Under criminal investigation, DePerno seeks to be the state’s chief law enforcement officer
The Republican attorney general nominee has made Michigan history, experts say
GOP attorney general nominee Matthew DePerno at a Macomb County Trump rally, Oct. 1, 2022 | Laina G. Stebbins
It’s a situation unprecedented in Michigan political history: A candidate for statewide office is running under the possibility of being indicted by the very office that he’s seeking, with a vow to indict the current officeholder if he wins.
The fact that the office in question also happens to be for attorney general, the chief law enforcement officer of the state, only underscores the extraordinary nature of the contest.
Such is the state of the Nov. 8 race between Matthew DePerno, the former President Donald Trump-endorsed Republican nominee, and Democratic Attorney General Dana Nessel.
Rick Pluta, the senior Capitol correspondent for the Michigan Public Radio Network, has been covering Michigan politics since 1987. He said while there have been candidates in the past who have campaigned while facing a possible indictment, the circumstances surrounding DePerno’s candidacy are “crazy unique.”
Prior to the November 2020 election, DePerno was a Portage-based tax attorney best known as having represented former Republican state Rep. Todd Courser in a 2015 scandal where Courser tried to cover up his extramarital affair with fellow GOP Rep. Cindy Gamrat.
That case ended with Courser pleading no contest to willful neglect of duty by a public officer and he and DePerno being ordered to pay nearly $80,000 in court-ordered sanctions in a failed defamation suit against the Detroit News for their coverage of the story.
The path from obscure attorney to major party candidate for statewide office began with DePerno’s filing of a lawsuit regarding the November 2020 election results in northern Michigan’s Antrim County.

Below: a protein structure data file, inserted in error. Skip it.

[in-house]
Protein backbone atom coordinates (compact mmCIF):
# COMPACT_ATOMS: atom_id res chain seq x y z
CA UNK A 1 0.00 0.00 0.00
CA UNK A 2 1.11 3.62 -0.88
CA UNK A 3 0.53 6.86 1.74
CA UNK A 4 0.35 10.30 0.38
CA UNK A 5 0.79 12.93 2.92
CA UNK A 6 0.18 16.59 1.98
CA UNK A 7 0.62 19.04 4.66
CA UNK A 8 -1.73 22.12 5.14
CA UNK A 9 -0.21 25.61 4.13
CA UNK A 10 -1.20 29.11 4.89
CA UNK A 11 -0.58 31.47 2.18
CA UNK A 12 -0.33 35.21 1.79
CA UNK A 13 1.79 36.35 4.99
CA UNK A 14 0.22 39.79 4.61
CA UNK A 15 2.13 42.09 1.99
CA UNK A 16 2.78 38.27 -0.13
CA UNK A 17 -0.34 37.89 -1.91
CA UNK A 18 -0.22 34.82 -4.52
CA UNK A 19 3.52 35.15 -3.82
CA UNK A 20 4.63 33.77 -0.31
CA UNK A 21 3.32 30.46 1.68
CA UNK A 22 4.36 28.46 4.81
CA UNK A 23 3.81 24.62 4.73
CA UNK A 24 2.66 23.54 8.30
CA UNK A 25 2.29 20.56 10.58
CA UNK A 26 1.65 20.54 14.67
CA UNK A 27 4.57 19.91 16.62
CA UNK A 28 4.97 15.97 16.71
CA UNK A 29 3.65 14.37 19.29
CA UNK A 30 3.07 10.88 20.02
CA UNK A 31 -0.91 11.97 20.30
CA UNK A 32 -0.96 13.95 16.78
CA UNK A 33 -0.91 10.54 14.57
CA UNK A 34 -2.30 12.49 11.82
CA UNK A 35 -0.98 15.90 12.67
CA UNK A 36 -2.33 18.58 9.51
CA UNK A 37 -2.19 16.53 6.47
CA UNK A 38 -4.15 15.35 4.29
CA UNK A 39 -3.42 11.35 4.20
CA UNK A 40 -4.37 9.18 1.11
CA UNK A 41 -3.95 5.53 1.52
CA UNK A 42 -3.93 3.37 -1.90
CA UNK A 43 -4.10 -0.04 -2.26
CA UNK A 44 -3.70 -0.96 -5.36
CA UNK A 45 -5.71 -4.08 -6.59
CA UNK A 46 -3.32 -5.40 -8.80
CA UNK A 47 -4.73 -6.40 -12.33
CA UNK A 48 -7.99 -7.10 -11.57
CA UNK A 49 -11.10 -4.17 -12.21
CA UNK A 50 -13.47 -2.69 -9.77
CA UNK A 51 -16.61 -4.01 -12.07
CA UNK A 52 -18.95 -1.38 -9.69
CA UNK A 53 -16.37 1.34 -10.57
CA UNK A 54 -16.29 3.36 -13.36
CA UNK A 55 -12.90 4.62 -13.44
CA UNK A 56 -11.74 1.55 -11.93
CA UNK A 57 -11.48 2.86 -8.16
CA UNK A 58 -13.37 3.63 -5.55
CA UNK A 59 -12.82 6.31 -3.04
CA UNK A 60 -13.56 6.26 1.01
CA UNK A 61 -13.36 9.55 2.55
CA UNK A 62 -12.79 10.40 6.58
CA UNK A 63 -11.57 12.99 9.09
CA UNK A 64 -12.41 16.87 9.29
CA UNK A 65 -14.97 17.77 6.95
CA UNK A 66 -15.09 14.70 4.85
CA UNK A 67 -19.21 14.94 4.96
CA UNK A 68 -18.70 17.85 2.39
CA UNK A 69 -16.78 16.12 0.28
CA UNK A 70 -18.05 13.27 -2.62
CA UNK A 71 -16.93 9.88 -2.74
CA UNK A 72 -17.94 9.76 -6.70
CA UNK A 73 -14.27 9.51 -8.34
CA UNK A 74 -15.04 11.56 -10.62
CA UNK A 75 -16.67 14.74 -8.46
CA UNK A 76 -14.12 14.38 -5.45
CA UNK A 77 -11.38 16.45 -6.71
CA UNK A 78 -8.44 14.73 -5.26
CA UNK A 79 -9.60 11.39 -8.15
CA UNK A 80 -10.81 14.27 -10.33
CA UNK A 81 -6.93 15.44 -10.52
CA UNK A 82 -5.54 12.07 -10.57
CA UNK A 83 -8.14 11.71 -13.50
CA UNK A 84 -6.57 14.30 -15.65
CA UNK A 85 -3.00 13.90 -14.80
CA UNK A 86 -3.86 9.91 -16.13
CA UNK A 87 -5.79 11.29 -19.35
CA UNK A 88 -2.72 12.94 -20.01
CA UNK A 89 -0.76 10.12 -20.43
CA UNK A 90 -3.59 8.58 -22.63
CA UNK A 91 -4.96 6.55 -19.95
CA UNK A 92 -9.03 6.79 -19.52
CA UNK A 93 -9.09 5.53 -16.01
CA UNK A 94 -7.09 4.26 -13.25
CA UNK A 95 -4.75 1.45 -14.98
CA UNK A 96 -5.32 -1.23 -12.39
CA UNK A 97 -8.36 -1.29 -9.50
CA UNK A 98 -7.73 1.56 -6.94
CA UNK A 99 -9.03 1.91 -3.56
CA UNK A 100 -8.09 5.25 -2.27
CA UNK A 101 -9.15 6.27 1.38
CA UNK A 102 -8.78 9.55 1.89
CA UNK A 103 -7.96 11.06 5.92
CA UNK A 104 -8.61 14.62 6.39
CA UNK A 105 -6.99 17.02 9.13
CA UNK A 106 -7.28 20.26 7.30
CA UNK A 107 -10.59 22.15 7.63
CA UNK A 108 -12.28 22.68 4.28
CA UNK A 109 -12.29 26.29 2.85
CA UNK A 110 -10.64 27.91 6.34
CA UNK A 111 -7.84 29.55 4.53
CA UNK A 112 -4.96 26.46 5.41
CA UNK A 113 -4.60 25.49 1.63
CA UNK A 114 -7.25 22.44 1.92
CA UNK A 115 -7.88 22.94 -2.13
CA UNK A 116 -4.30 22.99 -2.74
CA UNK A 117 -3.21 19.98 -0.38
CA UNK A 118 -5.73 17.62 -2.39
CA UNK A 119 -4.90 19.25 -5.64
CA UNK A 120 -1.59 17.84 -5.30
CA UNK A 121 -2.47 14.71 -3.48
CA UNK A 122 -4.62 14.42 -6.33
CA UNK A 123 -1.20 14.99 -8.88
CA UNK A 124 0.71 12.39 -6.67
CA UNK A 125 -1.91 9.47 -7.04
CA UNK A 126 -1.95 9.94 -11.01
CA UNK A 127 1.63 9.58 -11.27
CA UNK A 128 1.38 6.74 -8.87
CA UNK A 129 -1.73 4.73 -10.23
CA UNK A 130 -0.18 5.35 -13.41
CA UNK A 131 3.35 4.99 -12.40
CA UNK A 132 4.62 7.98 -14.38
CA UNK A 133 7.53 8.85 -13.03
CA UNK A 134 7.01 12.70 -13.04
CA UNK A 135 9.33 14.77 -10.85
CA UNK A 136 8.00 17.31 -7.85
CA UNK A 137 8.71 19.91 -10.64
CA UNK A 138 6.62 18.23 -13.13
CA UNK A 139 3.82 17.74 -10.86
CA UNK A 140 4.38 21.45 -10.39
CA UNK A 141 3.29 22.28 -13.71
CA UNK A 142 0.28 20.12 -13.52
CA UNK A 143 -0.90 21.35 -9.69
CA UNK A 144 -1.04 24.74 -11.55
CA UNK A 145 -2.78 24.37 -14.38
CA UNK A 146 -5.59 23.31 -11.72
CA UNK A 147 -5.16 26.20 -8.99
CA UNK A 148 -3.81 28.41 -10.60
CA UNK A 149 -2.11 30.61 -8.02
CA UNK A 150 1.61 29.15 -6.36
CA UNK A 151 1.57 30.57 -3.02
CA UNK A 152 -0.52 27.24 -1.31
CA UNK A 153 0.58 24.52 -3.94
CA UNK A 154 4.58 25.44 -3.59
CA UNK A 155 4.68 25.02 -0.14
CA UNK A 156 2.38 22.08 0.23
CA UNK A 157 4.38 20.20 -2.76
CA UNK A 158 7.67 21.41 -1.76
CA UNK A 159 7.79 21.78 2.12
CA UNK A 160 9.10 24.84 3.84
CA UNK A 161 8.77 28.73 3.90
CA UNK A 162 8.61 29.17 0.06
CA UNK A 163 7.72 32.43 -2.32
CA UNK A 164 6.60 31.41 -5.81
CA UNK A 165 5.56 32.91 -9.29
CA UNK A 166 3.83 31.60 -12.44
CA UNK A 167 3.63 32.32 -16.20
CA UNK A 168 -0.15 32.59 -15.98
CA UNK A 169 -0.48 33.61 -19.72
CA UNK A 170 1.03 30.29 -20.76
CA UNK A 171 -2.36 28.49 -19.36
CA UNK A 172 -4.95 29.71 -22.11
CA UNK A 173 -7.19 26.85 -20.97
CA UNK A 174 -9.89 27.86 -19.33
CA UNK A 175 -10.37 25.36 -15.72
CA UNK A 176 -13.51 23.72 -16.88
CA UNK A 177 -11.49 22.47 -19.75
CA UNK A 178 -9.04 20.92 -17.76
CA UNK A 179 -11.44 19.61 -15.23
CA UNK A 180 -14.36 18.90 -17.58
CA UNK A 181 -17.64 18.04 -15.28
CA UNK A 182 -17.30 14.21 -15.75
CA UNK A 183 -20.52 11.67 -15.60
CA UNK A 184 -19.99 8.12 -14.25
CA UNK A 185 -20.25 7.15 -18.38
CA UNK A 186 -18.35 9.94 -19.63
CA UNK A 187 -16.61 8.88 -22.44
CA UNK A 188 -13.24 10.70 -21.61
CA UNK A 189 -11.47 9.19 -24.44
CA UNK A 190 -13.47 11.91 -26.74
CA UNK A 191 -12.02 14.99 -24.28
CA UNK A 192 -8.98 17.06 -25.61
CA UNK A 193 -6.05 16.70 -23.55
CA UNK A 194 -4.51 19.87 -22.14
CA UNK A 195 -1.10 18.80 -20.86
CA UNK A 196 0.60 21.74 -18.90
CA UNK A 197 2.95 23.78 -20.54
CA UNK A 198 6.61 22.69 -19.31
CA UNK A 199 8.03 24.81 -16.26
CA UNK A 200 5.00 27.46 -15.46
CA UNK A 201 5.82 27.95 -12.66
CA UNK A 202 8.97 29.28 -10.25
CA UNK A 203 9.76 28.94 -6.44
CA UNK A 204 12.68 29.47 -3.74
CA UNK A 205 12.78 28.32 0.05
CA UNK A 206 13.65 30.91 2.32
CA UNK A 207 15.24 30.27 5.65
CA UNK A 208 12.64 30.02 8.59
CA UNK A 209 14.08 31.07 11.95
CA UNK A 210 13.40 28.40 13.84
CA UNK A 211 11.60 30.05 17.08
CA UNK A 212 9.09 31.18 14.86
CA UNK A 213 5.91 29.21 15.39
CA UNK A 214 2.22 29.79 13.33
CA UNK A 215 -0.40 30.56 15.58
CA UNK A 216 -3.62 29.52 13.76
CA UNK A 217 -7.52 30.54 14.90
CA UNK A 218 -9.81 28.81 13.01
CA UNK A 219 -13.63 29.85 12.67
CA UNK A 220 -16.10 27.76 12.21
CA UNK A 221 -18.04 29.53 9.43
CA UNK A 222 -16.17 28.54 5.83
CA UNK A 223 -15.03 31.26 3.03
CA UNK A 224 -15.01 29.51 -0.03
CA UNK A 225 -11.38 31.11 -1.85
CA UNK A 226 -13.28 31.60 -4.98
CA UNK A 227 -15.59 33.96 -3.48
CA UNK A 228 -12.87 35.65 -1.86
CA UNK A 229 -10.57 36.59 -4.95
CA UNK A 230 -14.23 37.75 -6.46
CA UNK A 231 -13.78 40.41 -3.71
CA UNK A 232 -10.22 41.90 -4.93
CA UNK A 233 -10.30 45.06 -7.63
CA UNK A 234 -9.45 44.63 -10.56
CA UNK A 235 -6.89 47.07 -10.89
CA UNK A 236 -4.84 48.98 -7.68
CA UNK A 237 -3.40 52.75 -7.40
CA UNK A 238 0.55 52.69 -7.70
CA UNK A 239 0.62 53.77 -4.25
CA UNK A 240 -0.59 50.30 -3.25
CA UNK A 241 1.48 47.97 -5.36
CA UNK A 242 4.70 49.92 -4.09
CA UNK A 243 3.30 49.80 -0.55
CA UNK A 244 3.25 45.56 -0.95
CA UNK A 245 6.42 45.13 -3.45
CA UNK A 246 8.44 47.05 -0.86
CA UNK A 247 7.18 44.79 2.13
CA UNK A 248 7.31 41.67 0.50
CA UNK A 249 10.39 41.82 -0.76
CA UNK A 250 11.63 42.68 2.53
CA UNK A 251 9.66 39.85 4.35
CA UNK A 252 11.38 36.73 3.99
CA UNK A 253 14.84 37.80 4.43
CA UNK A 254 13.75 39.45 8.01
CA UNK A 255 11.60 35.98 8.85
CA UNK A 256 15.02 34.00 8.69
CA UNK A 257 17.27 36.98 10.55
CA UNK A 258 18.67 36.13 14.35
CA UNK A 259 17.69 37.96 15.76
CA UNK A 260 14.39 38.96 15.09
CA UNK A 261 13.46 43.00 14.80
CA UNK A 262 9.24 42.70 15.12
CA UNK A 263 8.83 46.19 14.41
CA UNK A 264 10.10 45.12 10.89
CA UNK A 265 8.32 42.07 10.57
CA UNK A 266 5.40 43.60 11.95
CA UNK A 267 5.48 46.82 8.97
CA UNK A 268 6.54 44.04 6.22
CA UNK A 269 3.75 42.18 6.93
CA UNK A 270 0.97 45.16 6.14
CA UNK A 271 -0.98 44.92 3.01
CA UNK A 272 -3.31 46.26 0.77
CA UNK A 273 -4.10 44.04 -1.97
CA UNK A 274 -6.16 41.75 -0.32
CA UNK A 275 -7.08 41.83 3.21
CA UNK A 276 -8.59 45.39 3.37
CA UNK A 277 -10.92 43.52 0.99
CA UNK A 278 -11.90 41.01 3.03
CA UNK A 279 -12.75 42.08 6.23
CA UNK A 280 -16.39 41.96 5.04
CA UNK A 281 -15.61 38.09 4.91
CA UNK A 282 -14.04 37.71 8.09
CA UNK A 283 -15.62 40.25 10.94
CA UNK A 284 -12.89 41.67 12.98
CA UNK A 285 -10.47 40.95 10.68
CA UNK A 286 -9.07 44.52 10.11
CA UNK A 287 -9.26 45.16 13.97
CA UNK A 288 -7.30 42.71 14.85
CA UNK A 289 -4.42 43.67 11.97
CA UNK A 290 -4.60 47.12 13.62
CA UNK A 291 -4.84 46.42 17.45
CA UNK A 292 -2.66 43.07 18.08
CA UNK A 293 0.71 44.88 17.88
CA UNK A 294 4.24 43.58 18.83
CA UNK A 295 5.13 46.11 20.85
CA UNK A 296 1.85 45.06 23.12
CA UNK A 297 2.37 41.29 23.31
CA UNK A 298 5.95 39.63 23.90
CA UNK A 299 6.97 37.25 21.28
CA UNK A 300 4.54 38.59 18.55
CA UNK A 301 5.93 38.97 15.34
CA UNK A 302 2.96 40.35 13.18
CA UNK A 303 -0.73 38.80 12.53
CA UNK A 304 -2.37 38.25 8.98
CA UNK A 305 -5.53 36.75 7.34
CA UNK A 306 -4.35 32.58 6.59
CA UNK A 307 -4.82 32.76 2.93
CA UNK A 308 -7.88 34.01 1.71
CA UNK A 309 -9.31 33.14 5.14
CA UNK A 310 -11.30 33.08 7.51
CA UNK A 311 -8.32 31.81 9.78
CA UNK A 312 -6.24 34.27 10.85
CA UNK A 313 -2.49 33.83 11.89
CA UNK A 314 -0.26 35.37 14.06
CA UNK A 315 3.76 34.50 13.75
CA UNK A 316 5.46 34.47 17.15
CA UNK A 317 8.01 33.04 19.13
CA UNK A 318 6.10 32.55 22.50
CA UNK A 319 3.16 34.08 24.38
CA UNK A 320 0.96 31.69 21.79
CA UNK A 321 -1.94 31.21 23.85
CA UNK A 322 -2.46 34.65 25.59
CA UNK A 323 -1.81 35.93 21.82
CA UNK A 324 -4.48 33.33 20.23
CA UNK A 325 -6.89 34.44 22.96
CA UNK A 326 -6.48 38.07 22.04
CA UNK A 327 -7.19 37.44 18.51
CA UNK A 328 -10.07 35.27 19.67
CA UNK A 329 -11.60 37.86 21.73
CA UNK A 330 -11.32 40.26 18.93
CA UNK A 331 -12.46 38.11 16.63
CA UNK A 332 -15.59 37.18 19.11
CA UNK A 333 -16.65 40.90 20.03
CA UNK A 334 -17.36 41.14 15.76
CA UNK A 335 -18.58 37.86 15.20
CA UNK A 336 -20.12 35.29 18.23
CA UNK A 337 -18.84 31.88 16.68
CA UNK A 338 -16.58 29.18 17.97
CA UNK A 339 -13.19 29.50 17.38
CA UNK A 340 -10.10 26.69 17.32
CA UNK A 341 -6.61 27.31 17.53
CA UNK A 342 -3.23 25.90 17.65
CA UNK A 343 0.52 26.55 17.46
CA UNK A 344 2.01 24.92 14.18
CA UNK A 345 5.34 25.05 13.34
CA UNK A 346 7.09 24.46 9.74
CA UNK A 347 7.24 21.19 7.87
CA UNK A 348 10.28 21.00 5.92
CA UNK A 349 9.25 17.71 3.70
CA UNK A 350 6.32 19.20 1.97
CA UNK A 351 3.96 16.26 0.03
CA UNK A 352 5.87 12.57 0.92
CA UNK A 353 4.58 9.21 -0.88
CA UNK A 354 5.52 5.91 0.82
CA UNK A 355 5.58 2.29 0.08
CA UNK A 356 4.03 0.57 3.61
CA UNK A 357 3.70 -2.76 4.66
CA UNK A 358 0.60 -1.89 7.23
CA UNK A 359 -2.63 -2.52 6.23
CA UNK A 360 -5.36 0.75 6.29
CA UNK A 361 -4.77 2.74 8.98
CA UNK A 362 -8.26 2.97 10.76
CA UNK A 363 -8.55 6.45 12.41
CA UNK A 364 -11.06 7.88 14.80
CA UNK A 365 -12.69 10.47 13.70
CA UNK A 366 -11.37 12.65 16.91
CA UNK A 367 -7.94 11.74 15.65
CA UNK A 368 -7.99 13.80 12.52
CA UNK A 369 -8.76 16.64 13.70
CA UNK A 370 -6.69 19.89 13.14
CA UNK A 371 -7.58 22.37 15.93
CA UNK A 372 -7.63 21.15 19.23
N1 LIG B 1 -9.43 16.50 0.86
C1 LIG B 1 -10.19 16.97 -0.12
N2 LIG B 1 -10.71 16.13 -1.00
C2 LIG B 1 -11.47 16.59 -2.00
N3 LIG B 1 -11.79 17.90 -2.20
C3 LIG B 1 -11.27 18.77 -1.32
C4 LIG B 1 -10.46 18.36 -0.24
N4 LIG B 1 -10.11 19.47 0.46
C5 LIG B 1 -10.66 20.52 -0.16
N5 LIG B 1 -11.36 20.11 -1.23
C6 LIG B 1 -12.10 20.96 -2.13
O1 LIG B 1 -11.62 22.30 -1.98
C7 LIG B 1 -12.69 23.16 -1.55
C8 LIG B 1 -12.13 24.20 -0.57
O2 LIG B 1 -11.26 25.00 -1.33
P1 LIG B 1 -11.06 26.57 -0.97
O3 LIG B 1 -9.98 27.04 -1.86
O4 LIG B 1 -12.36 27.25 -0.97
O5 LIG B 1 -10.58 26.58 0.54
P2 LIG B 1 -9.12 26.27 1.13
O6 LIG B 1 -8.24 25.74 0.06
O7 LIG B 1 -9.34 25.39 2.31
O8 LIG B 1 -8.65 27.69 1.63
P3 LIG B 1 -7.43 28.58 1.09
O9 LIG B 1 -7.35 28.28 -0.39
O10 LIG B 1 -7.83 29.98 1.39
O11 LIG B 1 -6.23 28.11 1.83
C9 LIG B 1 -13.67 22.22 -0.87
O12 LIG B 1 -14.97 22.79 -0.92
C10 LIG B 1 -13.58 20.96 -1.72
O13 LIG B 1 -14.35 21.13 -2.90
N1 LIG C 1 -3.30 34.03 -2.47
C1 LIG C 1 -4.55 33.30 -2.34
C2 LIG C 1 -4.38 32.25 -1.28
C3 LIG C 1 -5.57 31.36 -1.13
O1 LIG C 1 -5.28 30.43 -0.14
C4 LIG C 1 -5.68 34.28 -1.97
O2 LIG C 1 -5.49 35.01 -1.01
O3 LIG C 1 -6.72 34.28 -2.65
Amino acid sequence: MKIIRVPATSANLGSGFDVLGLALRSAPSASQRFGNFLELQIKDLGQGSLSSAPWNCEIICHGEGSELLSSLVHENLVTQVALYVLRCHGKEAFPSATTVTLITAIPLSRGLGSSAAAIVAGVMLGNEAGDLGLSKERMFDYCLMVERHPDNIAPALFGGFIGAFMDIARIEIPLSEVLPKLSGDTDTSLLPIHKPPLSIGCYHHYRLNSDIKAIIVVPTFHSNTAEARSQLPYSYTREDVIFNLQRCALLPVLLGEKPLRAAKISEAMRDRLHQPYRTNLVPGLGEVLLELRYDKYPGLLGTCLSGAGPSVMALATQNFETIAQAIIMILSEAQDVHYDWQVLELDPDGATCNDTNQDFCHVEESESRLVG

Antrim County has been the subject of many right-wing conspiracy theories for briefly showing President Joe Biden ahead of Trump after the 2020 election, an error that was quickly corrected.
However, the Antrim County case was quickly amplified by Trump and his supporters to push the falsehood that the 2020 election was rigged, an effort that culminated in the insurrection in Washington, D.C., on Jan. 6, 2021.
And while pro-Trump rioters were breaking into the U.S. Capitol to stop the certification of electoral votes for President Joe Biden’s victory, DePerno was across town, meeting with former Assistant Secretary of State Robert Destro.
The Washington Post reported that the meeting came “as Trump’s allies were pressing theories that election machines had been hacked by foreign powers and were angling for Trump to employ the vast powers of the national security establishment to seize voting machines or even rerun the election.”
The Antrim County lawsuit was eventually dismissed by a 13th Circuit Court judge in May 2021 and then by the Michigan Court of Appeals this past April, but not before DePerno was able to raise hundreds of thousands of dollars in pursuit of the disproven claims.
When he announced his candidacy for AG in July 2021, he issued a statement saying he would “engage in impartial criminal investigations and will follow and enforce the law.”
However, an investigative summary released by the Michigan Attorney General’s Office in August alleges that DePerno had instead engaged in criminal activity in violation of the law.
The summary, written by Chief Deputy Attorney General Christina M. Grossi, was filed as part of a petition seeking to name a special prosecutor to investigate allegations that DePerno and eight others, including state Rep. Daire Rendon (R-Lake City) and Barry County Sheriff Dar Leaf, conspired to illegally obtain and tamper with voting tabulators.
“When this investigation began there was not a conflict of interest,” stated the petition, which voluntarily removed Nessel’s office from the case. “However, during the course of the investigation, facts were developed that DePerno was one of the prime instigators of the conspiracy. A conflict arises when the prosecuting attorney has a personal interest (financial or emotional) in the litigation.”
Nessel said last month that as a result of her office’s active investigation against DePerno, she could not participate in any 2022 candidate debates. She said that the American Bar Association rule 3.6 prevents her from making extrajudicial statements that “will have a substantial likelihood of materially prejudicing an adjudicative proceeding in the matter,” while rule 3.8 bars her from making extrajudicial comments with a “substantial likelihood of heightening condemnation of the accused.”